I'll go further: I think that morals arising from us rather than God have greater authority. If we achieve those morals based on common humanity rather than common belief, they're far more inclusive. I can't exempt anyone based on ethnicity or creed, you see, because we're all human. I can't deny a moral arising from common humanity the way I could deny one coming from the wrong god.
I could go on. There are morals, and then there are mores. Someday, possibly, I'll discuss the difference between the big, sweeping moral pronouncements (don't kill each other over petty bullshit) and the morals that are more guidelines than rules (don't fuck in public). But I think this is enough to get us started. It's enough to present a simple answer to an inane question: "How can you be moral without God?"
I have empathy and rationality. It's really all I need.
21 June, 2008
Morals Come From Plenty of Places Other Than God
Posted by Dana Hunter at 1:37 AM
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I think that for a lot of people this is a difficulty of what they think God thinks of humans.
The obvious retort to the "humans would have no morality without God" is that Judaism (and therefore the religions that branched out of it) makes it pretty damn clear that humans have a conscience. If Genesis isn't enough (with that pesky "you can't be immortal and have a conscience, so humans have to die in exchange for full sentience" bit in the Garden), there's that bit from Romans about the consciences of gentiles answering for them and alternately condemning or defending them.
The reason people can ignore these and say that if you don't believe in God you won't have any way to discern good from evil is that they've internalized this terrible view that mortals should trust themselves as little as possible and do what they're told out of fear that they might make the *gasp* wrong choice. Not only do I feel like that creates a culture in which religion is boiled down to obedience (which sucks), but in light of some core teachings in the Bible you could even call it heretical.
So yeah. I get frustrated to when I hear atheists told that if you don't trace your morals back to God you won't follow any morals at all. Even if you believe that the human conscience was put there by God... you're kind of required to believe that it is there whether the individual believes in God or not.
There's something perverse about a Wiccan accusing Christians of heresy. But I think it's a decent case.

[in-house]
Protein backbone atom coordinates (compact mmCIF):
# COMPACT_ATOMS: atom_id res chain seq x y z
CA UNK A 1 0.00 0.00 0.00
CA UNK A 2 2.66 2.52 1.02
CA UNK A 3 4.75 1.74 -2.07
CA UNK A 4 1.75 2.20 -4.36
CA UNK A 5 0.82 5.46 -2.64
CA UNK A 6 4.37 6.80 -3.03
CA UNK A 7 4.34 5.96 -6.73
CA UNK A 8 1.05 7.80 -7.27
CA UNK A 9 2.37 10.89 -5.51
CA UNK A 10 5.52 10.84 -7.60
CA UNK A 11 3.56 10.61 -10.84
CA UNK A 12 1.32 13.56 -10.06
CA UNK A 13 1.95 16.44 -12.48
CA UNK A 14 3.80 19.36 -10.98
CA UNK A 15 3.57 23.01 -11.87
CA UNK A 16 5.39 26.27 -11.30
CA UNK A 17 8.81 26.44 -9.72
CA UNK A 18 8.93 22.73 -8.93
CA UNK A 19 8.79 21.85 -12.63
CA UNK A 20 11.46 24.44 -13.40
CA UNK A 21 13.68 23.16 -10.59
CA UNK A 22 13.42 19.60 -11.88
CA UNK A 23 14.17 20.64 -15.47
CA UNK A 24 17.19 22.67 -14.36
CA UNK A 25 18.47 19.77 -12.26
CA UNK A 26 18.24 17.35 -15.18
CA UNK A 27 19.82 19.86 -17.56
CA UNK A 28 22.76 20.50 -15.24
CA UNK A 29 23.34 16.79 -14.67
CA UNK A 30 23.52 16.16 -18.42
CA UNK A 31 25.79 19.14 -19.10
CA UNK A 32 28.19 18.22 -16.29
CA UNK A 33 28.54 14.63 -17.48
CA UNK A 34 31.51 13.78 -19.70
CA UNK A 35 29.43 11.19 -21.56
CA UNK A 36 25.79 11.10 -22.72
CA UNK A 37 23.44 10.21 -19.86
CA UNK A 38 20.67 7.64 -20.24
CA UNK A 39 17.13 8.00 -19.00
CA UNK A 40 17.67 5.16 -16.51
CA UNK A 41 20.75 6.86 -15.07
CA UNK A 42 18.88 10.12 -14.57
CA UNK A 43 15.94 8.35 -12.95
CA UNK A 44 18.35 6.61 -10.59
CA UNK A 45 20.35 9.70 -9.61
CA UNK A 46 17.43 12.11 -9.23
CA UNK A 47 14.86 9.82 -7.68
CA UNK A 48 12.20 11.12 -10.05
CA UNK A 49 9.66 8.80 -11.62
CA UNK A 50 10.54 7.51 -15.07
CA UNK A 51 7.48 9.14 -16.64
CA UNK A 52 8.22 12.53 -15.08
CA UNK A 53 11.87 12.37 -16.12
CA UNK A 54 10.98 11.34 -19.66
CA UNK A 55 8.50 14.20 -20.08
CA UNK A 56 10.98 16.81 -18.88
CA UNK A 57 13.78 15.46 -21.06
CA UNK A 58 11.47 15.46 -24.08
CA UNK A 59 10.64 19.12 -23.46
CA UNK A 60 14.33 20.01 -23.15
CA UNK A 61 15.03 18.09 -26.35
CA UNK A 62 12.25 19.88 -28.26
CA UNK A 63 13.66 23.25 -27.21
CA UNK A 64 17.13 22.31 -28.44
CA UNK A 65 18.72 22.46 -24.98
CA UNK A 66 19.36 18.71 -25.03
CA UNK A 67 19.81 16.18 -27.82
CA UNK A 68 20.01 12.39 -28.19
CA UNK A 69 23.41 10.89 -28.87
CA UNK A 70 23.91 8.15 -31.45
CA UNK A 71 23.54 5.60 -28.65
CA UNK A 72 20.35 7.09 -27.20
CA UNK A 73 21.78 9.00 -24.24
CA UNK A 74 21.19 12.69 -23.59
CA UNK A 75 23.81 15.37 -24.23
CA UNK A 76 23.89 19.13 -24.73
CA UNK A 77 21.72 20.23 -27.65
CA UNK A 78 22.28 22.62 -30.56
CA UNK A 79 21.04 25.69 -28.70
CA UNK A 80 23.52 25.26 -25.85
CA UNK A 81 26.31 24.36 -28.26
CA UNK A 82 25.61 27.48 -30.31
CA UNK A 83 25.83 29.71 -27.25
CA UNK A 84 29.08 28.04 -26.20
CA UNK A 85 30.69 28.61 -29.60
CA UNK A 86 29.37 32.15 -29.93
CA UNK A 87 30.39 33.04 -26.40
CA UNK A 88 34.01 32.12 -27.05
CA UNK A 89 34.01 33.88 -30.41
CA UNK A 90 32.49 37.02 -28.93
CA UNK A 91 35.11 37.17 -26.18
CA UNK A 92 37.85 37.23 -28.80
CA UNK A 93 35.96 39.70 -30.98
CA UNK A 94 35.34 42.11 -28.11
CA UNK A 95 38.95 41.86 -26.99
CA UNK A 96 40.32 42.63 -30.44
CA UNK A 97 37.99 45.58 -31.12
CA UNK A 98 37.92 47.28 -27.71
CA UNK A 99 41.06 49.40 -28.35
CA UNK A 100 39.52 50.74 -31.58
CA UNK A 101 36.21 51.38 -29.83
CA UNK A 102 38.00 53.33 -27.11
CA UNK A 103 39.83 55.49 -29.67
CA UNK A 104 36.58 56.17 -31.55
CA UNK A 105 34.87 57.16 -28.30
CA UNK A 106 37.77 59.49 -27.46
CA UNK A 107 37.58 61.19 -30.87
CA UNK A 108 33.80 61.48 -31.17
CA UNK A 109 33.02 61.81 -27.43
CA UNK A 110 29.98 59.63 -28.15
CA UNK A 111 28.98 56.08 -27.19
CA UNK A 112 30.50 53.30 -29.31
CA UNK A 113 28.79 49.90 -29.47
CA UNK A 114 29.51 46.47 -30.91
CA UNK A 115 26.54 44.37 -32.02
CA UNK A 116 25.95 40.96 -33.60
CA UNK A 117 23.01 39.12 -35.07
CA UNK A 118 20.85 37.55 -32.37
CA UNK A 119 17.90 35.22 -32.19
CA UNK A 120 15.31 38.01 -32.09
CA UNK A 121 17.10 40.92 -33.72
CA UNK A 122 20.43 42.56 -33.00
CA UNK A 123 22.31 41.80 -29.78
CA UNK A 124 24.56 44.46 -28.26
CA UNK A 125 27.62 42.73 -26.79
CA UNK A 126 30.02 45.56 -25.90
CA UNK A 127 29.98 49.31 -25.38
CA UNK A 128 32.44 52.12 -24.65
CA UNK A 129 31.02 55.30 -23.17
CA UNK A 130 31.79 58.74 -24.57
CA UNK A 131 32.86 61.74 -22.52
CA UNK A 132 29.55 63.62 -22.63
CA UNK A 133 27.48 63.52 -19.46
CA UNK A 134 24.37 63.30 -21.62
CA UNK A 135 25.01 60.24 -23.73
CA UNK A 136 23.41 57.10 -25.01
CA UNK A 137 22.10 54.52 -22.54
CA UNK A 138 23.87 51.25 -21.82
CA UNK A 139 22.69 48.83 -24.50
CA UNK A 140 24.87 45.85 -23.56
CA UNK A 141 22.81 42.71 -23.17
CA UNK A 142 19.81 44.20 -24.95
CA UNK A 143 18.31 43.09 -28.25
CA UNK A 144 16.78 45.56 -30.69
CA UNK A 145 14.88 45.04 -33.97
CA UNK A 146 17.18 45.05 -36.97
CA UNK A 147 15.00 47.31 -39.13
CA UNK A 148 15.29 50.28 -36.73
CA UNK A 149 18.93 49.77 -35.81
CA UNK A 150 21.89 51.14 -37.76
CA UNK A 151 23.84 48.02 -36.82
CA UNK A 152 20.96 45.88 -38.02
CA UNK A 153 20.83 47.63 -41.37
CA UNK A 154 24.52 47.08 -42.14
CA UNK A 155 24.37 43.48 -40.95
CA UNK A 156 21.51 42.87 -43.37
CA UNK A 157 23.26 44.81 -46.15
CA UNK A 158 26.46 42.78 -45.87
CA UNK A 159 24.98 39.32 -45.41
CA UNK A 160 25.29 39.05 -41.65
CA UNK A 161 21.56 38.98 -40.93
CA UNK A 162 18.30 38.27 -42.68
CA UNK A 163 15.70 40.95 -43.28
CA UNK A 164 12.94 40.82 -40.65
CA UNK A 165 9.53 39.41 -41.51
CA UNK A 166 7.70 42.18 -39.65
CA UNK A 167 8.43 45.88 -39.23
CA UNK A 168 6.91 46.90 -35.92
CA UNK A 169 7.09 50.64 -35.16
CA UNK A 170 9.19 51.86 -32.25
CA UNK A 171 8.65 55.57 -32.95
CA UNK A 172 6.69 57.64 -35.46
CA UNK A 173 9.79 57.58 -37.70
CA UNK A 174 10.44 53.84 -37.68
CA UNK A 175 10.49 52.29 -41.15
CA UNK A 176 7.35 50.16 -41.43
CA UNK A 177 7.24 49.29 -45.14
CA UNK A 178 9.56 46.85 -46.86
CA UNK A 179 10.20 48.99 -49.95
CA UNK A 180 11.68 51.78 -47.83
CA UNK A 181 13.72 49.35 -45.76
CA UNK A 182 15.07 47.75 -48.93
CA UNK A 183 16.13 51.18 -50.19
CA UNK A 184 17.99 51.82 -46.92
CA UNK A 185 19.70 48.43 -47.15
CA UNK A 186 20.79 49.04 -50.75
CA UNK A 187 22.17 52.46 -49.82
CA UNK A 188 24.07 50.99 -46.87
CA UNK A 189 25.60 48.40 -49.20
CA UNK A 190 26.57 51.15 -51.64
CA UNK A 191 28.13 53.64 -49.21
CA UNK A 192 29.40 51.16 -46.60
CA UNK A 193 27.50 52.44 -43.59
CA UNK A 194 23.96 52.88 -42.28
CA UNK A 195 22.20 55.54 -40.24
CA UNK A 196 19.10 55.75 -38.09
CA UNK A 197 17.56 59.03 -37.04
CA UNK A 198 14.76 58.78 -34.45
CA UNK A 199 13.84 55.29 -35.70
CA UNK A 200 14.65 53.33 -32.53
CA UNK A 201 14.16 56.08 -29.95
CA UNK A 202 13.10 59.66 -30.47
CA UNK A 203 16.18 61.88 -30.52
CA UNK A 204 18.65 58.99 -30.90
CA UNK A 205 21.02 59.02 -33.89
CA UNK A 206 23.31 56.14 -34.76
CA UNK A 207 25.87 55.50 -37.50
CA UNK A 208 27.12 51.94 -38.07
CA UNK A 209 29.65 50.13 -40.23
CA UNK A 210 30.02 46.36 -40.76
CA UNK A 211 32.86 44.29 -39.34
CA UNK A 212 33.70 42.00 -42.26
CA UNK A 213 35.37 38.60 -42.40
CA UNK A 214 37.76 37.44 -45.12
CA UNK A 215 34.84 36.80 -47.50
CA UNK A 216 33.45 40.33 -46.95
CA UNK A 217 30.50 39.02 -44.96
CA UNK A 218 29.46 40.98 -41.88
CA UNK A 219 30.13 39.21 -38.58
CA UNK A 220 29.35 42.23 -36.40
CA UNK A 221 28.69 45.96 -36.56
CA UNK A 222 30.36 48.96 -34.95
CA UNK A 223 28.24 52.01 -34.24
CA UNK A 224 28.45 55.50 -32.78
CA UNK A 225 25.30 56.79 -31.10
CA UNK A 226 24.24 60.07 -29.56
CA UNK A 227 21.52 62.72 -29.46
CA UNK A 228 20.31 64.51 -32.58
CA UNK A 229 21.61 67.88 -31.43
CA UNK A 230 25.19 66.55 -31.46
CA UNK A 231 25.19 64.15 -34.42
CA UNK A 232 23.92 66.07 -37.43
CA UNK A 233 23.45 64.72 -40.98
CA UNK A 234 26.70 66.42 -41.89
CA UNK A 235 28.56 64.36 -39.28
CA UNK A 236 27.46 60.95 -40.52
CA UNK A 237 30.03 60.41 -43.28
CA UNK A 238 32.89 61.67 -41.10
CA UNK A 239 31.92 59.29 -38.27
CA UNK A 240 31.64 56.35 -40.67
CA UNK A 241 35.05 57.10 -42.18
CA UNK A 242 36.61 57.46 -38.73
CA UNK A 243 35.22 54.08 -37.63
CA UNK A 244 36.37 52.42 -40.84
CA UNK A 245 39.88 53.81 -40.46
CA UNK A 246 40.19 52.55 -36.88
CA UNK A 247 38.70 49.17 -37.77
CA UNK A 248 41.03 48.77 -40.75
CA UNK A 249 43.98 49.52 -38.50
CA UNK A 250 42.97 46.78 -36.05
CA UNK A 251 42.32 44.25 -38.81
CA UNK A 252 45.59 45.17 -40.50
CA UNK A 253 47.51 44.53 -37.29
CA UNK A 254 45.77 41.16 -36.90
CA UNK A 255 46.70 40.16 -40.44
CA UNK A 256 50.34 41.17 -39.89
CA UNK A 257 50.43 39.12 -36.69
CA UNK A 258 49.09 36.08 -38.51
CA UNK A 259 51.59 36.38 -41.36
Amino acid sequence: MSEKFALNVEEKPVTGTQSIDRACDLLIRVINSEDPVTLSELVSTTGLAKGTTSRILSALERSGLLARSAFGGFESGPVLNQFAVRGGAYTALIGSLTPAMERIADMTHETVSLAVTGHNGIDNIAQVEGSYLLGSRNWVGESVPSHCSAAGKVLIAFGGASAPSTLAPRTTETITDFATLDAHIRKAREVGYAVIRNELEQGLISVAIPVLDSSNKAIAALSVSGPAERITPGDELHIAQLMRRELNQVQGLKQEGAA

I wonder if there's a bit in the old testament where God smites the neighbours of a prophet/leader of one of the tribes of Israel for making a noise at an inappropriate time ... I know for sure there are lots of bits where they get smitten (that seems too cuddly in the past tense - smited?) for just existing and not being part of the chosen people.
I feel the old testament gives a lot of insight into the "morality" of fundamentalist christians...
Richard Dawkins did a great job of satirizing the premise that morality must originate from religion somehow in The God Delusion. He pointed out the germ warfare, stonings, genocides, filicides, and attempted filicides, etc. that are a part of the Bible, and asked rhetorically "Why would anyone look to this for moral guidance?"
The truth, I think, is that everyone finds the meaning he needs in the things he encounters. It doesn't matter if it's the Bible or Star Trek - if you want to be a good person, you can find the inspiration. If you want to be a bad person, you can find the excuses.
Star Trek? I should have mentioned Babylon 5.
Even funnier is the ones that think that atheists do have morals - they just stole them from God and won't admit it.
I agree with you about achieving morals without the instruction (or demand, for that matter) of a higher power. And as a Christian, I see it as a "proud papa" kind of thing if I choose to do the right thing (or decide for myself what the right thing is) without asking God/dess/es to kick me in the right direction. After all, if I were a mother, I'd be proud of children who did something right on their own.
Incidentally, I sympathize with your neighbor situation. Our upstairs neighbors like to vacuum at three a.m.